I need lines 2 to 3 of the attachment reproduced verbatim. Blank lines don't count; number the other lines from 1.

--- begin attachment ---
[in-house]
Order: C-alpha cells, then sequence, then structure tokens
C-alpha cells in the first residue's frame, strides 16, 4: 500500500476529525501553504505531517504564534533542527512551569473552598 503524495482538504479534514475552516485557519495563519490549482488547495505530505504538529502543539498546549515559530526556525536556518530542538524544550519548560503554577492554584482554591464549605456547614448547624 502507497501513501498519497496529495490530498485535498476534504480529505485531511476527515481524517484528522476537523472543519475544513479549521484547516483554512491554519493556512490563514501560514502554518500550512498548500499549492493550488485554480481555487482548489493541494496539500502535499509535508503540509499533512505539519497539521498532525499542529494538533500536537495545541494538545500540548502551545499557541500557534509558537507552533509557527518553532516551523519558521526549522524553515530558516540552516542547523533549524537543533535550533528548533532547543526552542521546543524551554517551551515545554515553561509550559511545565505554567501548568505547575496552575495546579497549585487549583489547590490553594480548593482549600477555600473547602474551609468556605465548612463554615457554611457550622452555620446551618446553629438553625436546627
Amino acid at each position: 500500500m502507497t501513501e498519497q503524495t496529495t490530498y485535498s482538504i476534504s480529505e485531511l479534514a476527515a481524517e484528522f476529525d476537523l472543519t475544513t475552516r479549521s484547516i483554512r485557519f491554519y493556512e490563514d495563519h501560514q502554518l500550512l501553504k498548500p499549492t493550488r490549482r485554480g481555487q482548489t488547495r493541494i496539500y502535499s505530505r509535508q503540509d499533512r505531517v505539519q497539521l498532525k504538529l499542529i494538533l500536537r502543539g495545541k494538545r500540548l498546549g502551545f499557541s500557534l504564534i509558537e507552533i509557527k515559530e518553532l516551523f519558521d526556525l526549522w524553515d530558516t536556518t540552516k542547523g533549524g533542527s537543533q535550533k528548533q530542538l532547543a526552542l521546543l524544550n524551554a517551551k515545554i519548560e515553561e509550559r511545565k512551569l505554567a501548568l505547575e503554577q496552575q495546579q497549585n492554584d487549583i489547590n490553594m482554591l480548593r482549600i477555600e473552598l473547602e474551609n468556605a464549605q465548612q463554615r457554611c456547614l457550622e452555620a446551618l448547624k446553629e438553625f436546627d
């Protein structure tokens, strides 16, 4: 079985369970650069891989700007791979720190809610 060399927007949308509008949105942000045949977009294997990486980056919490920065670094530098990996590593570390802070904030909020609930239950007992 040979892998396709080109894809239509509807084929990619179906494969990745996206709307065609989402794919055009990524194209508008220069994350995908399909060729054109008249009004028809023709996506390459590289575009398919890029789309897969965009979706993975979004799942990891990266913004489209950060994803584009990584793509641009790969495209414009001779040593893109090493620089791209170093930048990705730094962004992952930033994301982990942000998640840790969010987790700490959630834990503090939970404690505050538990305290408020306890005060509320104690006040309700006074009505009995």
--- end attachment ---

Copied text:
Order: C-alpha cells, then sequence, then structure tokens
C-alpha cells in the first residue's frame, strides 16, 4: 500500500476529525501553504505531517504564534533542527512551569473552598 503524495482538504479534514475552516485557519495563519490549482488547495505530505504538529502543539498546549515559530526556525536556518530542538524544550519548560503554577492554584482554591464549605456547614448547624 502507497501513501498519497496529495490530498485535498476534504480529505485531511476527515481524517484528522476537523472543519475544513479549521484547516483554512491554519493556512490563514501560514502554518500550512498548500499549492493550488485554480481555487482548489493541494496539500502535499509535508503540509499533512505539519497539521498532525499542529494538533500536537495545541494538545500540548502551545499557541500557534509558537507552533509557527518553532516551523519558521526549522524553515530558516540552516542547523533549524537543533535550533528548533532547543526552542521546543524551554517551551515545554515553561509550559511545565505554567501548568505547575496552575495546579497549585487549583489547590490553594480548593482549600477555600473547602474551609468556605465548612463554615457554611457550622452555620446551618446553629438553625436546627